Cytological findings of atypical adenomatous hyperplasia (AAH) in a 46-year-old man were compared to histological findings of biopsy specimens via fiberoptic bronchoscopy and videoassisted thoracoscopic surgery (VATS). The 12×10mm tumor, located at left S3, was diagnosed microscopically as AAH. Both the cytological specimen obtained by transbronchial needle aspiration and the histological specimens via transbronchial biopsy by bronchofiberscopy were evaluated. Cytological findings showed single atypical cells, discohesive clusters, and sheet-like arrangements. Round or oval nuclei were centrally located. and nuclear inclusion was often observed. Bi-and multinucleated atypical cells were seen, but not grooving or mitotic figurs, except rarely. These features may be important in distinguishing AAH from adenocarcinoma.
We report 2 cases of urachal carcinoma having totally different cytological features. Tumor cells in case 1 were highly atypical. having scanty mucin in the cytoplasm and growing in papillary patterns. Tumor cells in case 2 showed mild atypia with abundant mucin. Case 1 was difficult to distinguish cytologically from poorly differentiated transitional cell carcinoma. Case 2 was difficult to distinguish from adenoma. A definitive diagnosis of urachal carcinoma having these cytological features can only be made combining characteristic clinical findings.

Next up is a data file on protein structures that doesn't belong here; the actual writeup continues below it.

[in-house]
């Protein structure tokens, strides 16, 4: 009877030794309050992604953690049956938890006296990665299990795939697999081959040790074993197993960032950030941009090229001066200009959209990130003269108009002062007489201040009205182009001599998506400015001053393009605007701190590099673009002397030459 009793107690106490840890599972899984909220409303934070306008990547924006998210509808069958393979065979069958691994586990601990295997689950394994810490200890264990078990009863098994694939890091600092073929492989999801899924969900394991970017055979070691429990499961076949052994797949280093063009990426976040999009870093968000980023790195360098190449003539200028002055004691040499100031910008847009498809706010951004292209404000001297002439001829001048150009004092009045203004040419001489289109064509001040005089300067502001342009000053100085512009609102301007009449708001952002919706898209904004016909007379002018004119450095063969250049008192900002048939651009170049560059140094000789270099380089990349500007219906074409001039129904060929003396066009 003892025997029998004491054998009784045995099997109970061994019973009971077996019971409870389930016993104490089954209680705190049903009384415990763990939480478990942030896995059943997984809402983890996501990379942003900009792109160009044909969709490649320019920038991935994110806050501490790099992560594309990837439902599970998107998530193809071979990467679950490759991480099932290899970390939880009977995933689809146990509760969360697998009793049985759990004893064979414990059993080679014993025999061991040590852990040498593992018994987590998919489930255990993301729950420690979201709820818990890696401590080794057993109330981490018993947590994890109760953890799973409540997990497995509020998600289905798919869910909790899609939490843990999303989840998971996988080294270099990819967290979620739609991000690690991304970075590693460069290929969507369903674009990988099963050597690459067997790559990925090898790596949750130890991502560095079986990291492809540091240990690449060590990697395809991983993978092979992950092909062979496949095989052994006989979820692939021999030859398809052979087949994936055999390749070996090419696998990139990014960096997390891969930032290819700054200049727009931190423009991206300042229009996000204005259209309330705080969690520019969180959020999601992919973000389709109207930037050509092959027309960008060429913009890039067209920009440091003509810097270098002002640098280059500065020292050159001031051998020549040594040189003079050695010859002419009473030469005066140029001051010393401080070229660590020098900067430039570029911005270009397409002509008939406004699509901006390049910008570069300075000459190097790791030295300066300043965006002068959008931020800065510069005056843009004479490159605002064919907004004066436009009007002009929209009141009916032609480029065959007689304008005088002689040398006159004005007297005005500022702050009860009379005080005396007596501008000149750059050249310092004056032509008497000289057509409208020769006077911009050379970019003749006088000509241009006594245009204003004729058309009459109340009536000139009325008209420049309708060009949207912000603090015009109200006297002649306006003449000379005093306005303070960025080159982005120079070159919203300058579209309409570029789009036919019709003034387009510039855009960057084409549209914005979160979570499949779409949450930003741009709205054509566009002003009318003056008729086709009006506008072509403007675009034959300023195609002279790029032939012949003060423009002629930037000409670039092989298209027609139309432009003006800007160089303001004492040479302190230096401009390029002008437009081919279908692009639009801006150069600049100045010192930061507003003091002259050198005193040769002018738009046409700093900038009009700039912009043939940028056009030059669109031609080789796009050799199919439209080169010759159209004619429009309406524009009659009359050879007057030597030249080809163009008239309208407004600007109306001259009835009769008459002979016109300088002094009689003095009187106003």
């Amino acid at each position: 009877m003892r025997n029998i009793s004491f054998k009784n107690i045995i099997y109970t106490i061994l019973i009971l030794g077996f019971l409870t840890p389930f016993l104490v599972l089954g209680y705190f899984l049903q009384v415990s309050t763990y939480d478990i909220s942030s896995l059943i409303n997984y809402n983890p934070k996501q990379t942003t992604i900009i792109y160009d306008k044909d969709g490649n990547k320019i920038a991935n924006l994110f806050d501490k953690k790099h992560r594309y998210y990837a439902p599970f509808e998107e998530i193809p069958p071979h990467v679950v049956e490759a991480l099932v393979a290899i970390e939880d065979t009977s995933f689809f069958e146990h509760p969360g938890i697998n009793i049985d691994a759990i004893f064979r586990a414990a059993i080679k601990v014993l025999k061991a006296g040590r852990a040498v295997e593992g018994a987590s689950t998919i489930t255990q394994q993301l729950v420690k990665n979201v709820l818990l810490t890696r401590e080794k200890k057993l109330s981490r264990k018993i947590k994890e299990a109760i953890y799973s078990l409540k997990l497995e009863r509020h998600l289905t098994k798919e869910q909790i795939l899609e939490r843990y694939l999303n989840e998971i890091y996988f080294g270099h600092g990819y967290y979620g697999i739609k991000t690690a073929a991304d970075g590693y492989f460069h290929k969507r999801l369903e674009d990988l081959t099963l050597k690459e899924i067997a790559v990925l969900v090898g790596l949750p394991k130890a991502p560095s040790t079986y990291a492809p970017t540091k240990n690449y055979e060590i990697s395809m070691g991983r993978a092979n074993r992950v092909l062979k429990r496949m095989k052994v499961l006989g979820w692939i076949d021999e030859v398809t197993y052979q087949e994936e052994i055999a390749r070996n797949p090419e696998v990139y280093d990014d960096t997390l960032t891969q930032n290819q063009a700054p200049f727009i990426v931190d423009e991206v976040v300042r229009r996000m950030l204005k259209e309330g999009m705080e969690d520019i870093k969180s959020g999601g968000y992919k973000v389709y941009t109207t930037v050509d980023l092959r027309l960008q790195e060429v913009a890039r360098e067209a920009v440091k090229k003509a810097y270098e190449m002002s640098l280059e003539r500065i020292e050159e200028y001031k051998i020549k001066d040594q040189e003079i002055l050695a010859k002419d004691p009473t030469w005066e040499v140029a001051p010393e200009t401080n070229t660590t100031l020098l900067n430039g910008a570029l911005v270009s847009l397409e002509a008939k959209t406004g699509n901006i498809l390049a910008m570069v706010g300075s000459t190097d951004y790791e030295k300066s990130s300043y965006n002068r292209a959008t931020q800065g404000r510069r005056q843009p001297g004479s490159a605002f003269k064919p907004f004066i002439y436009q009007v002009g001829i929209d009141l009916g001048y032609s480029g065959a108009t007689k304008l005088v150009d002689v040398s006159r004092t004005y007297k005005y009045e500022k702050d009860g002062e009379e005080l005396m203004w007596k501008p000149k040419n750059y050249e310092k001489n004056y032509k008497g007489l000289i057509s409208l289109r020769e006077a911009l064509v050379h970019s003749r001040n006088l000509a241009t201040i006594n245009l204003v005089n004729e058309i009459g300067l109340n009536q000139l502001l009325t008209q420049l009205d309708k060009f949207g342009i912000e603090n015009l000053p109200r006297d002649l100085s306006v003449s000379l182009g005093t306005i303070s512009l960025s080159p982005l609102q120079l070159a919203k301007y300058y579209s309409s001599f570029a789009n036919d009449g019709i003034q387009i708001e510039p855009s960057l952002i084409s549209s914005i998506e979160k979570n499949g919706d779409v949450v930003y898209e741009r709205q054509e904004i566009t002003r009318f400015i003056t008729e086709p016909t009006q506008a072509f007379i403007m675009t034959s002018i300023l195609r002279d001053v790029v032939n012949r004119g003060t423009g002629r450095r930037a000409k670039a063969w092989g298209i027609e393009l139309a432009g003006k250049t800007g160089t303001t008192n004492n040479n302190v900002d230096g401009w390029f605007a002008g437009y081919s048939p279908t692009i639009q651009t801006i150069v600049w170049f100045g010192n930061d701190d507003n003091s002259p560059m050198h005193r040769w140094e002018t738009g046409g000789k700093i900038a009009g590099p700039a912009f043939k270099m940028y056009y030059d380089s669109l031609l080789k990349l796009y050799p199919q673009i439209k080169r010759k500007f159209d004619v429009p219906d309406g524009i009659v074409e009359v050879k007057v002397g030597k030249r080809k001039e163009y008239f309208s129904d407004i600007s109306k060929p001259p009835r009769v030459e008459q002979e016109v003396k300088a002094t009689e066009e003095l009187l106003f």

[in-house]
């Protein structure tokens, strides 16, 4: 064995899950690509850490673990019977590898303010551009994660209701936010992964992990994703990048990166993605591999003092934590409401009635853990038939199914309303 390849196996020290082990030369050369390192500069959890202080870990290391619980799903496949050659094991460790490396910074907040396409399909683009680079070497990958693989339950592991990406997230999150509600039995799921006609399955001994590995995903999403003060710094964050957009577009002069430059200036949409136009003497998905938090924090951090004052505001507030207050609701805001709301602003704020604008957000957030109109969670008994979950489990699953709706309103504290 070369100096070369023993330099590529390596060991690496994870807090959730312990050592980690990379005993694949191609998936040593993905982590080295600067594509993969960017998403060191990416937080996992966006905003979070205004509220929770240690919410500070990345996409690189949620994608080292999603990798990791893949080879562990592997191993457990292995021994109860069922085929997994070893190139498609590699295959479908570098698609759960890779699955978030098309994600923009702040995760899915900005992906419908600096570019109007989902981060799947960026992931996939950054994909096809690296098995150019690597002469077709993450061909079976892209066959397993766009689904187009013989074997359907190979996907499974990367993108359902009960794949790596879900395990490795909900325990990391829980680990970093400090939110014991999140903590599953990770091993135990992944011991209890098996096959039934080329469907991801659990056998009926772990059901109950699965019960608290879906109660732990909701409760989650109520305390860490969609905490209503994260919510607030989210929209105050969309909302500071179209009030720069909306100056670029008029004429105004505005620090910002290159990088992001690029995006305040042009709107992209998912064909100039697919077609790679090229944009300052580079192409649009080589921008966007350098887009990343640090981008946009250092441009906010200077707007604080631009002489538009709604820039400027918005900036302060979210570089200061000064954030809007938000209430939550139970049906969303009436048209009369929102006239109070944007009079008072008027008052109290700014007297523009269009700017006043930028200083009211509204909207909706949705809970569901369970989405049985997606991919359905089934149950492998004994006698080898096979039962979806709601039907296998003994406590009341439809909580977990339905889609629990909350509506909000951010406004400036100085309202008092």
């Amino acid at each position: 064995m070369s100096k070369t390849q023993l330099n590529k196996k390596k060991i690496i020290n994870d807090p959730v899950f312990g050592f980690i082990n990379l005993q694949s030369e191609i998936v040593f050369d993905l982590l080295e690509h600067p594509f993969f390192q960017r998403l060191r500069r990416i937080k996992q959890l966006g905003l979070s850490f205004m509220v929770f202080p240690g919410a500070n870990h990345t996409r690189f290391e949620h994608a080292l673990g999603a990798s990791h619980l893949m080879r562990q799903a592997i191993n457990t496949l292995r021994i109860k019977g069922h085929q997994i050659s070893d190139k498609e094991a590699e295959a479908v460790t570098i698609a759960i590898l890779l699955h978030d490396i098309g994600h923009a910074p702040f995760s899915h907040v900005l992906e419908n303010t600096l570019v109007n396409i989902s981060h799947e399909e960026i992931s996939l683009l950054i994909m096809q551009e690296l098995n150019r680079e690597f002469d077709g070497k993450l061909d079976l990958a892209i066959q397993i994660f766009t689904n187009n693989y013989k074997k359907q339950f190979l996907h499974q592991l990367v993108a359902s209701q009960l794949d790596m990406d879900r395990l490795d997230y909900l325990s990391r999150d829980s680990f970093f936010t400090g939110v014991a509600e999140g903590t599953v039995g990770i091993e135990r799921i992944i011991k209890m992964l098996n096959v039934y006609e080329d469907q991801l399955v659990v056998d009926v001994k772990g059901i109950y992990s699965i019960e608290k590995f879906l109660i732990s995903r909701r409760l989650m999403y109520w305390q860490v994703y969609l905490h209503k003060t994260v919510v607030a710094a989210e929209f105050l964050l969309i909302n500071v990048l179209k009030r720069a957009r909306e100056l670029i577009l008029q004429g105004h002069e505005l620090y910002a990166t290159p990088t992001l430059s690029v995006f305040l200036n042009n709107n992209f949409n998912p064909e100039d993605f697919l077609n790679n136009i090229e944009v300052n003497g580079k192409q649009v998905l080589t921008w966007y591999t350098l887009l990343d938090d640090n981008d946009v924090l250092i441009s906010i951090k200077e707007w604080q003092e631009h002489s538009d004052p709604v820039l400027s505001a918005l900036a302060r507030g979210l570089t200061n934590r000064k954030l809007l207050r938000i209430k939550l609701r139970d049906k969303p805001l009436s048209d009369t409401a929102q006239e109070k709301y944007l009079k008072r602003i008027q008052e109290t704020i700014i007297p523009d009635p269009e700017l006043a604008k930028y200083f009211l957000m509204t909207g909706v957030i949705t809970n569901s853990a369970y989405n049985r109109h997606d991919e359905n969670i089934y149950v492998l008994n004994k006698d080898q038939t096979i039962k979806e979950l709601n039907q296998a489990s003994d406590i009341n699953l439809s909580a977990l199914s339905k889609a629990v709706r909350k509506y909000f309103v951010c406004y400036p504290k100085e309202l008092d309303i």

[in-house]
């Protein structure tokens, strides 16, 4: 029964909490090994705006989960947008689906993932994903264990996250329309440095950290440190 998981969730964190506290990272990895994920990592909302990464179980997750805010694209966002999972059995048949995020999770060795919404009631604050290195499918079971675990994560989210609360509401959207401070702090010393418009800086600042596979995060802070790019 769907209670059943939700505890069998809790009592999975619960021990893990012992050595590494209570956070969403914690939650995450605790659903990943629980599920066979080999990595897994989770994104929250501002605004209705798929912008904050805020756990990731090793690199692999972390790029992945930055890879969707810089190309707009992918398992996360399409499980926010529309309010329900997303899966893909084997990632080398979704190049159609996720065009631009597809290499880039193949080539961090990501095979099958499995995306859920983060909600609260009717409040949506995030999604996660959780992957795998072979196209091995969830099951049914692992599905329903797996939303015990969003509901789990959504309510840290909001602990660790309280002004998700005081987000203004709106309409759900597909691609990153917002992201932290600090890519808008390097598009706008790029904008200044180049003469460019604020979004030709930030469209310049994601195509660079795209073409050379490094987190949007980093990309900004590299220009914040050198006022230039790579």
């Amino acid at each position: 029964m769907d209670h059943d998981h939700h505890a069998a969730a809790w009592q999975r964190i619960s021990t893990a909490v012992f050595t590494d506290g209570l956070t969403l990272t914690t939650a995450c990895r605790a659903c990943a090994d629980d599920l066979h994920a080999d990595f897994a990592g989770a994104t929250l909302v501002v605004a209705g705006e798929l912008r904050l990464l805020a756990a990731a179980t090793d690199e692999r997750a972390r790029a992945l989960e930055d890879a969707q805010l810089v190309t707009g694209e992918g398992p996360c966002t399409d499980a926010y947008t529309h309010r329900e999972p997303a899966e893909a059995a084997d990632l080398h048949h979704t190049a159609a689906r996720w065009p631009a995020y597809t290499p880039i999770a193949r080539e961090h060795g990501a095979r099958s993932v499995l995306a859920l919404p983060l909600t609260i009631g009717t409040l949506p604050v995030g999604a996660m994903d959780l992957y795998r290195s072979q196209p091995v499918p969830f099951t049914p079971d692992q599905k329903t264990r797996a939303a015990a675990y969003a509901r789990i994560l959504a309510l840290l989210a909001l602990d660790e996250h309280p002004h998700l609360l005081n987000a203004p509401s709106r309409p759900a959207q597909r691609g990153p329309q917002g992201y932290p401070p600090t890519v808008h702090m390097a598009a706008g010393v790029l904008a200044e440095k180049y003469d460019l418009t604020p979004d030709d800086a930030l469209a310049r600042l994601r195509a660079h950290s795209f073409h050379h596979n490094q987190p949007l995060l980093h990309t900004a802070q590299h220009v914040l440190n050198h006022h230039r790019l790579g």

We report a case of neuroendocrine carcinoma of the uterine cervix with HPV-18infcction in a 145-year-old wolnan. The tulllor arose in the uterine cervix. with the tumor surface necrotic and bioody. Cytology showed abundant tumor cell ina Ilecrotic background, with slnall rourld or short spindle nuclei, scant cytoplasnl or strippcd nuclei, scattered individually and aggregated in small clusters, and delicate or coars cgranular cllrolnatin. Hislologically, small turnor cell swere arranged in nests cell cords and a ribbonpattern.Thistumor wasdiagnosedasby spellout (ISH) a sneuroendocrinecarcillomawitll HPV-18illfectiollarisingintheuterinecervix. We fouu/d cytological examination to be useful in this diagrlosis.
Cell transfer is required to immunostain multiple antigens on cytology specimens. A variety of resins is used but the conventional sequence usually takes a couple of days to complete transfer. We cueated a quick method by covering the slide glass with a small volume of diluted Malinol in a process that is completed within 1 hour if the cover slip is peeled off the glass slide. Appropriate trimming of the thin solidified'ulalinol membrane into several pieces yields multiple specimens for immunocytochemical reaction, using a single cytological material.